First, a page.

June 13, 2008
We had a hearty breakfast, including the bear claws we contributed, but very reluctantly, we had to leave. We hope we have another chance to visit Kristi and Mike, and their spacious Bozeman home, again in the future.
The weather improved dramatically this morning, so we decided to take some back roads west of Bozeman, to visit two ghost towns. Virginia City was a former territorial capital (1865-75), and is the seat of Madison County. Once a city of 5000 inhabitants, Virginia City’s population declined sharply with the move of the territorial capital to Helena, and has dwindled to about 150 today. The Courthouse, built in 1876, is beautifully preserved, and is still in use.
Nevada City lies about 1.5 miles west and has only 14 original buildings left. However, many other historic buildings from throughout Montana have been moved into Nevada City, and are now open as the Nevada City Outdoor Museum. An outstanding attraction within this complex is the Nevada City Music Museum, where for a dollar each, one could play a number of nickelodeons and music boxes. Most impressive was the 90-key, intricately carved Gavioli & Co. military band organ, built in Paris, France, about 1895.
Twin Bridges, then picnicking in Whitehall, about 28 miles further north. Both towns are noted for their outdoor murals. We found this spectacular allegorical mural, painted on an otherwise blank wall of the Twin Bridges Public Library by Jim Shirk, in 2006.
Livingston was on the way on our eastward trek, so we decided to make a return visit, to see another museum recommended by AAA. The Yellowstone Gateway Museum of Park County is housed in a 1906 schoolhouse. Among its noteworthy exhibits was an extensive collection of Native American Indian arrowheads, a display of early Yellowstone National Park souvenirs and memorabilia, and a series of display spaces replicating a Victorian-era small town main street.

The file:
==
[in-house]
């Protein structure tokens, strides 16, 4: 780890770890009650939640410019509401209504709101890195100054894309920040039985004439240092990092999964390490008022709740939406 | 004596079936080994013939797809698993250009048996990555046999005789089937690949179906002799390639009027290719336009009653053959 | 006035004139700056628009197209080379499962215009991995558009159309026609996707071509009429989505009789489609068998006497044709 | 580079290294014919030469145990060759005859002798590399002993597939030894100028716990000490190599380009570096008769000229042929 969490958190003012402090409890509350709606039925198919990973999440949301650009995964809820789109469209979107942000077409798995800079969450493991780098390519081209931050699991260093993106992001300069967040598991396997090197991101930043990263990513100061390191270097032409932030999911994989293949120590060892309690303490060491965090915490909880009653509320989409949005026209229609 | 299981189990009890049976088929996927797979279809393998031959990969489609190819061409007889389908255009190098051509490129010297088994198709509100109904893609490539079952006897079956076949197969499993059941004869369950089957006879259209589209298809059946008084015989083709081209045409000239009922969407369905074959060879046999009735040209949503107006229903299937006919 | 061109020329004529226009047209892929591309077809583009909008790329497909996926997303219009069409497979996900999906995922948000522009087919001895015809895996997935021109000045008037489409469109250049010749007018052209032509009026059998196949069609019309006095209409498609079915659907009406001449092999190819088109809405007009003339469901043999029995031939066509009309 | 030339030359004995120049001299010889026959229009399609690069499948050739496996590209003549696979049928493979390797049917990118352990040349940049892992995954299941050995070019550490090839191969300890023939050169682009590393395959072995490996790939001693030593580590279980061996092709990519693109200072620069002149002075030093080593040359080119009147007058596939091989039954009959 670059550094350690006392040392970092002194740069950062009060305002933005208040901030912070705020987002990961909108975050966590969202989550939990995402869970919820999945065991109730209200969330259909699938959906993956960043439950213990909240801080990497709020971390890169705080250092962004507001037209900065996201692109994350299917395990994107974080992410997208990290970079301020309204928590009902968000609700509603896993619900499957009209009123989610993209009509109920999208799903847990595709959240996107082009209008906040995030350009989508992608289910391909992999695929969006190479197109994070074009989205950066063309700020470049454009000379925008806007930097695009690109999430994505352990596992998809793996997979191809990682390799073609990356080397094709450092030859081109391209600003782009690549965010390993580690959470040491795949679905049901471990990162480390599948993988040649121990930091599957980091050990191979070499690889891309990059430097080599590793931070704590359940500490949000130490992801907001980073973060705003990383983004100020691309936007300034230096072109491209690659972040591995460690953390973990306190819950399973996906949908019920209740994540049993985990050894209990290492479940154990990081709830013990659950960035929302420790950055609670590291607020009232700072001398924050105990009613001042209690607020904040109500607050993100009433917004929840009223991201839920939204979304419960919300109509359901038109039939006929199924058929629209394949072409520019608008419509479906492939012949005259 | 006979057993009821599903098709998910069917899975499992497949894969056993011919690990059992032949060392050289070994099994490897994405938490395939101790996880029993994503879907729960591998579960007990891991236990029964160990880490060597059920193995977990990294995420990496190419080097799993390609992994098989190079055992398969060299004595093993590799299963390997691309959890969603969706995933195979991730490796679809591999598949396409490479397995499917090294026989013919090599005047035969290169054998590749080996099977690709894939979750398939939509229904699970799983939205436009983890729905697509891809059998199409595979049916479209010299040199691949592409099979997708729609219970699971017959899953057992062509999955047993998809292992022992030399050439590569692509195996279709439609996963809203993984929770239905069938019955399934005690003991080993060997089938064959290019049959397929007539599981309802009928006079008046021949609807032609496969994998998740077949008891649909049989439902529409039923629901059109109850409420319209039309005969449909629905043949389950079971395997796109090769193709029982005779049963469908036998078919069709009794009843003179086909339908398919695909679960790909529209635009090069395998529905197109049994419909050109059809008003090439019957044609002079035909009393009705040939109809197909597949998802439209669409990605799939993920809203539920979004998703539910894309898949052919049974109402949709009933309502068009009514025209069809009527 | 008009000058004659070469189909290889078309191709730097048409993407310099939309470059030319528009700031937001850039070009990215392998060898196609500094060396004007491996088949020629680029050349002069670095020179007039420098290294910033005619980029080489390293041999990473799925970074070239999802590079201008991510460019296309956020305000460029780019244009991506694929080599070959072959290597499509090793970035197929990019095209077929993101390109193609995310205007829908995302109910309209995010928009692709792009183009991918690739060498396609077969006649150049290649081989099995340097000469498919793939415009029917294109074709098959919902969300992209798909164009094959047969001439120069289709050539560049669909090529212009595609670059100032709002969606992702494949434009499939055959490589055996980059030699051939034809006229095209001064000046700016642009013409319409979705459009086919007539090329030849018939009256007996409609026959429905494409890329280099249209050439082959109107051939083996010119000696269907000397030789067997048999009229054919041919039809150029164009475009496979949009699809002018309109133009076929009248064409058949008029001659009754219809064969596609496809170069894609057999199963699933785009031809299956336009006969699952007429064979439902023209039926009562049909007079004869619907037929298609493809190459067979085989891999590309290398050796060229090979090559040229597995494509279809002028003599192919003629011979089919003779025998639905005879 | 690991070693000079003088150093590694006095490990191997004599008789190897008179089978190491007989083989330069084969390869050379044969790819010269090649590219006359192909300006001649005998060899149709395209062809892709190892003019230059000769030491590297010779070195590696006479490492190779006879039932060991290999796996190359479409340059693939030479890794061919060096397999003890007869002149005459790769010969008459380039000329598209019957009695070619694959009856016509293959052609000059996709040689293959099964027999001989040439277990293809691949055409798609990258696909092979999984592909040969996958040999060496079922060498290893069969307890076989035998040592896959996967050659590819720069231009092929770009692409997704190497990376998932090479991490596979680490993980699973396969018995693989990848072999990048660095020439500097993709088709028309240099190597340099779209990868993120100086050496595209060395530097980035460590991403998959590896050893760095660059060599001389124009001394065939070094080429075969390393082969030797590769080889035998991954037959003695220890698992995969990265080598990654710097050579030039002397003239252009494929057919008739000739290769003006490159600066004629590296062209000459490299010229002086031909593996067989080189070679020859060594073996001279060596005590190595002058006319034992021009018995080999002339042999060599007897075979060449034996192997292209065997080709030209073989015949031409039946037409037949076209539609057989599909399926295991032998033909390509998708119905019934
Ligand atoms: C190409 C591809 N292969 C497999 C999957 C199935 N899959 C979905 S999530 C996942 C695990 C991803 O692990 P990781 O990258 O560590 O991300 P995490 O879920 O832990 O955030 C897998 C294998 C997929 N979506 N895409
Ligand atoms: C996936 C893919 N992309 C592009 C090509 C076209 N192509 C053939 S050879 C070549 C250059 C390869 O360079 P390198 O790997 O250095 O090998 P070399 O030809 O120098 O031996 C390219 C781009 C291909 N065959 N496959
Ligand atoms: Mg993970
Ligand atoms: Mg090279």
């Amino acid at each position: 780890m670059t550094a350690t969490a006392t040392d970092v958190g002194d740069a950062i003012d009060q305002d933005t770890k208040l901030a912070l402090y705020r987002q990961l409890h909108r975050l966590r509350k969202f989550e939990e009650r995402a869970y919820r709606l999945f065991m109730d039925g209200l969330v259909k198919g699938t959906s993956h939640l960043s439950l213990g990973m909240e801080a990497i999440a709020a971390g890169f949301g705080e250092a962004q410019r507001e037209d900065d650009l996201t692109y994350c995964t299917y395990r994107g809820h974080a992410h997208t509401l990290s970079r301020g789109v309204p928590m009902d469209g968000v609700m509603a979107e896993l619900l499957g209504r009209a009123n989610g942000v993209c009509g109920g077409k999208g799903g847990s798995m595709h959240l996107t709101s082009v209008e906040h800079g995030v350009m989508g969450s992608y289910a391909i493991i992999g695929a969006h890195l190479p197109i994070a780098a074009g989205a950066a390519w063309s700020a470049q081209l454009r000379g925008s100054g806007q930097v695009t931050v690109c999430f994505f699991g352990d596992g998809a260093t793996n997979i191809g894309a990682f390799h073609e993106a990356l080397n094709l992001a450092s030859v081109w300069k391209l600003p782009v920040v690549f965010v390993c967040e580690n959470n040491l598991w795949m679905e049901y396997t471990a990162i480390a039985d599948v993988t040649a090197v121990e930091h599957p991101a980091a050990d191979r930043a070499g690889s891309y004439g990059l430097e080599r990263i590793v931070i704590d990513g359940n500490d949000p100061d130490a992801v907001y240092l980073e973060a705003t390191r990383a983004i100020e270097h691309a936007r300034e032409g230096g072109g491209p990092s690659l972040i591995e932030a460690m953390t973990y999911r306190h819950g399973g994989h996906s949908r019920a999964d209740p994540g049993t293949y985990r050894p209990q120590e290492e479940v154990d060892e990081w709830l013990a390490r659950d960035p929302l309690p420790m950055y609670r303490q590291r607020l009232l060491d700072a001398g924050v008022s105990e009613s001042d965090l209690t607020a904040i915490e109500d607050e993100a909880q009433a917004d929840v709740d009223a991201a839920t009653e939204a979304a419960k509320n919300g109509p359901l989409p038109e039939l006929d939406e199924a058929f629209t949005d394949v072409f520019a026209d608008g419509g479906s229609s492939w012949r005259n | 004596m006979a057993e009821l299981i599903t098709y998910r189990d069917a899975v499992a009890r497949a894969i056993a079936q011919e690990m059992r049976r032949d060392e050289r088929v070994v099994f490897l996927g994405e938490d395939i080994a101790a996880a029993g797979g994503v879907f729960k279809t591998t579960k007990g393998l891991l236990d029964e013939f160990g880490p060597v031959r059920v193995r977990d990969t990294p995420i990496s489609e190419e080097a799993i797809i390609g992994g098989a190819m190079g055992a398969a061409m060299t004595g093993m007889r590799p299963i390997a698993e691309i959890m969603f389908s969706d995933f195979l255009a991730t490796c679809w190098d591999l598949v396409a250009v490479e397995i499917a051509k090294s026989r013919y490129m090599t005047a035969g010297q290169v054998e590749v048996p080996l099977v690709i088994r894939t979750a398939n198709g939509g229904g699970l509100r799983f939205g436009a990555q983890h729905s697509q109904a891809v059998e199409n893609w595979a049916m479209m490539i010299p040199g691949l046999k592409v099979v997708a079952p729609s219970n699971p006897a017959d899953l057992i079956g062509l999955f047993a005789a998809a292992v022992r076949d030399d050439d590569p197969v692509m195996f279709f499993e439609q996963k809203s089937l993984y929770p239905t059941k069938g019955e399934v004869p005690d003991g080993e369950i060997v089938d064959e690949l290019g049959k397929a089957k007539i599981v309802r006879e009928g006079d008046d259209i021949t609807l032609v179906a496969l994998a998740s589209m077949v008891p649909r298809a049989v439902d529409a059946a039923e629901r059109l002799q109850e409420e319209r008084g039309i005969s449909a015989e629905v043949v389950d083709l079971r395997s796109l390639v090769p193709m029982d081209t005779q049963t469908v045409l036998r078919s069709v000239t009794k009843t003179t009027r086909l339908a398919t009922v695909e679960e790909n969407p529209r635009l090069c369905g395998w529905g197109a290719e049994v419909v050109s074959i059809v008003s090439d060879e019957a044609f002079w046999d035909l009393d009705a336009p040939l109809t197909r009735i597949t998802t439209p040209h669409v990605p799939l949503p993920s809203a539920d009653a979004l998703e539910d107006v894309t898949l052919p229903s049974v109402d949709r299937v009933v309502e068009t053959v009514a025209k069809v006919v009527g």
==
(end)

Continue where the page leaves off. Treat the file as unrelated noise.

We refueled in Laurel, then headed south on US 212 to Red Lodge, gateway to the Beartooth Scenic Highway, named by the late Charles Kuralt as the “Most Scenic Drive in America.” One of our original objectives of this trip was to drive the Beartooth east from the Yellowstone National Park boundary through Cooke City to Red Lodge. Alas, an avalanche at Milepost 51 had not been cleared in time for us to approach Red Lodge from the west, so we had to come to town south from Interstate 90.
Our mid-afternoon arrival gave us time to stroll through Red Lodge’s well restored and preserved downtown. It was so pleasant walking along Broadway, watching the sunlight dancing off the quaint storefronts this mild afternoon.
Red Lodge, population 2200, is the seat of Carbon County and the takeoff point for the Beartooth Mountain ski resorts. It was a coal mining town in the past, and when the mining industry played out, it became a year-round resort destination. Local legend has it that Red Lodge is named for the Red Lodge Clan of Crow Indians, who reportedly caked their teepees with local red clay [AAA Guidebook].
We were most fortunate to come to Red Lodge during the annual Red Lodge Montana Music Festival involving 200 music students, grades 8-12. After a good Mexican dinner at Bogart’s, a local favorite, we attended a student open rehearsal recital (free admission) at the Red Lodge Civic Center Auditorium, a Quonset-like converted gymnasium located at the high school. The virtuosity of some of the students was truly amazing, as they tackled a wide variety of classical solo and chamber music.
We stayed in another private home, a Victorian located next to Merv’s photography studio. Merv and Lynette put us up in an upstairs bedroom decorated with birdhouses in a simulated forest setting. We slept very well in this rustic setting!